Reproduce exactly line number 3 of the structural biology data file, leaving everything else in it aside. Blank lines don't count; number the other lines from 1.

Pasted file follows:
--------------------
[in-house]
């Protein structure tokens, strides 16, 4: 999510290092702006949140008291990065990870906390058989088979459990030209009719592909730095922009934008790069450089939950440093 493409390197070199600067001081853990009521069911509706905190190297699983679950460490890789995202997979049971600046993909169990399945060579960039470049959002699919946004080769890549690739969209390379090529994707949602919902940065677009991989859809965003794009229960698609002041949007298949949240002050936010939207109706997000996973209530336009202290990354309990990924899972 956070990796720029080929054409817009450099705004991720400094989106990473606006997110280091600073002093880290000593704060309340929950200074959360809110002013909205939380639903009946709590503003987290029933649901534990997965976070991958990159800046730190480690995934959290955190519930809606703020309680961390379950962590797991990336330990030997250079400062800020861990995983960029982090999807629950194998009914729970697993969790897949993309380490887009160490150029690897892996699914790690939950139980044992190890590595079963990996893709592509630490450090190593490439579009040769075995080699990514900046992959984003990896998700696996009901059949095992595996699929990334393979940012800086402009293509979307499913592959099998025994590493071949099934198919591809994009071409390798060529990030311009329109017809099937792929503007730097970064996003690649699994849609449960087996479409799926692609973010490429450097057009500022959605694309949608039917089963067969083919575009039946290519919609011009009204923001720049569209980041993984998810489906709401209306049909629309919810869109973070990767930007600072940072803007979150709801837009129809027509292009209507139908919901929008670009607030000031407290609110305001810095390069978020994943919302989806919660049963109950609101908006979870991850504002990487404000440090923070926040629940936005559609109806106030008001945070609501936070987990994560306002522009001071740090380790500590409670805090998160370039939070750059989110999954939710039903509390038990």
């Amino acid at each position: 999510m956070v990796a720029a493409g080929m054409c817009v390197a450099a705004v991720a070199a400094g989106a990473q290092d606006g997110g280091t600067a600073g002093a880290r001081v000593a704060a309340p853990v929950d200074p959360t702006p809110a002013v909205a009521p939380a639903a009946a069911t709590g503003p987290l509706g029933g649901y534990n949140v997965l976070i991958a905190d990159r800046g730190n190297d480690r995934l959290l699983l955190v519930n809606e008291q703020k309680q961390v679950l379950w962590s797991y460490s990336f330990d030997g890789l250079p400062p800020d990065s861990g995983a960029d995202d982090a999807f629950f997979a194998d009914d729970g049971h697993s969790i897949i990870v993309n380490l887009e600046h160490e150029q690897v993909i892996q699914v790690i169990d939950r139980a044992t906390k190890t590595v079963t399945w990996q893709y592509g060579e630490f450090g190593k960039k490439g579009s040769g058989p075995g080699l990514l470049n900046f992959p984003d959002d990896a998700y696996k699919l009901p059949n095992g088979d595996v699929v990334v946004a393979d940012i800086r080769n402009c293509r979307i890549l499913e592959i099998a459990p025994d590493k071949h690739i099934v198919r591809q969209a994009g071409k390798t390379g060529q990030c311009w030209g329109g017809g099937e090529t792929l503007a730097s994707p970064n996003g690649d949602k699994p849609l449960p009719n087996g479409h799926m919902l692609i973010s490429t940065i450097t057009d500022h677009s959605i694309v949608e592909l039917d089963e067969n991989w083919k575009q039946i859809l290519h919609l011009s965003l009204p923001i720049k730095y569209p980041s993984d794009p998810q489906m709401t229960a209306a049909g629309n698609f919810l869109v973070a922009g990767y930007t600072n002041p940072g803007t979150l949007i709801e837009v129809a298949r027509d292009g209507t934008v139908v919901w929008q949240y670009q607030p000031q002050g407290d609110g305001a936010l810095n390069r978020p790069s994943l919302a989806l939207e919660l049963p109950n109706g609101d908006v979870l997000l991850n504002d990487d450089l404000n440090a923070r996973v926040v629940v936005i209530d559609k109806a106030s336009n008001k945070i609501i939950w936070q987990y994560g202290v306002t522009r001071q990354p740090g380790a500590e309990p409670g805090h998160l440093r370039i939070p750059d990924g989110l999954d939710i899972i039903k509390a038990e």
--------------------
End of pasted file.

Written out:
């Amino acid at each position: 999510m956070v990796a720029a493409g080929m054409c817009v390197a450099a705004v991720a070199a400094g989106a990473q290092d606006g997110g280091t600067a600073g002093a880290r001081v000593a704060a309340p853990v929950d200074p959360t702006p809110a002013v909205a009521p939380a639903a009946a069911t709590g503003p987290l509706g029933g649901y534990n949140v997965l976070i991958a905190d990159r800046g730190n190297d480690r995934l959290l699983l955190v519930n809606e008291q703020k309680q961390v679950l379950w962590s797991y460490s990336f330990d030997g890789l250079p400062p800020d990065s861990g995983a960029d995202d982090a999807f629950f997979a194998d009914d729970g049971h697993s969790i897949i990870v993309n380490l887009e600046h160490e150029q690897v993909i892996q699914v790690i169990d939950r139980a044992t906390k190890t590595v079963t399945w990996q893709y592509g060579e630490f450090g190593k960039k490439g579009s040769g058989p075995g080699l990514l470049n900046f992959p984003d959002d990896a998700y696996k699919l009901p059949n095992g088979d595996v699929v990334v946004a393979d940012i800086r080769n402009c293509r979307i890549l499913e592959i099998a459990p025994d590493k071949h690739i099934v198919r591809q969209a994009g071409k390798t390379g060529q990030c311009w030209g329109g017809g099937e090529t792929l503007a730097s994707p970064n996003g690649d949602k699994p849609l449960p009719n087996g479409h799926m919902l692609i973010s490429t940065i450097t057009d500022h677009s959605i694309v949608e592909l039917d089963e067969n991989w083919k575009q039946i859809l290519h919609l011009s965003l009204p923001i720049k730095y569209p980041s993984d794009p998810q489906m709401t229960a209306a049909g629309n698609f919810l869109v973070a922009g990767y930007t600072n002041p940072g803007t979150l949007i709801e837009v129809a298949r027509d292009g209507t934008v139908v919901w929008q949240y670009q607030p000031q002050g407290d609110g305001a936010l810095n390069r978020p790069s994943l919302a989806l939207e919660l049963p109950n109706g609101d908006v979870l997000l991850n504002d990487d450089l404000n440090a923070r996973v926040v629940v936005i209530d559609k109806a106030s336009n008001k945070i609501i939950w936070q987990y994560g202290v306002t522009r001071q990354p740090g380790a500590e309990p409670g805090h998160l440093r370039i939070p750059d990924g989110l999954d939710i899972i039903k509390a038990e």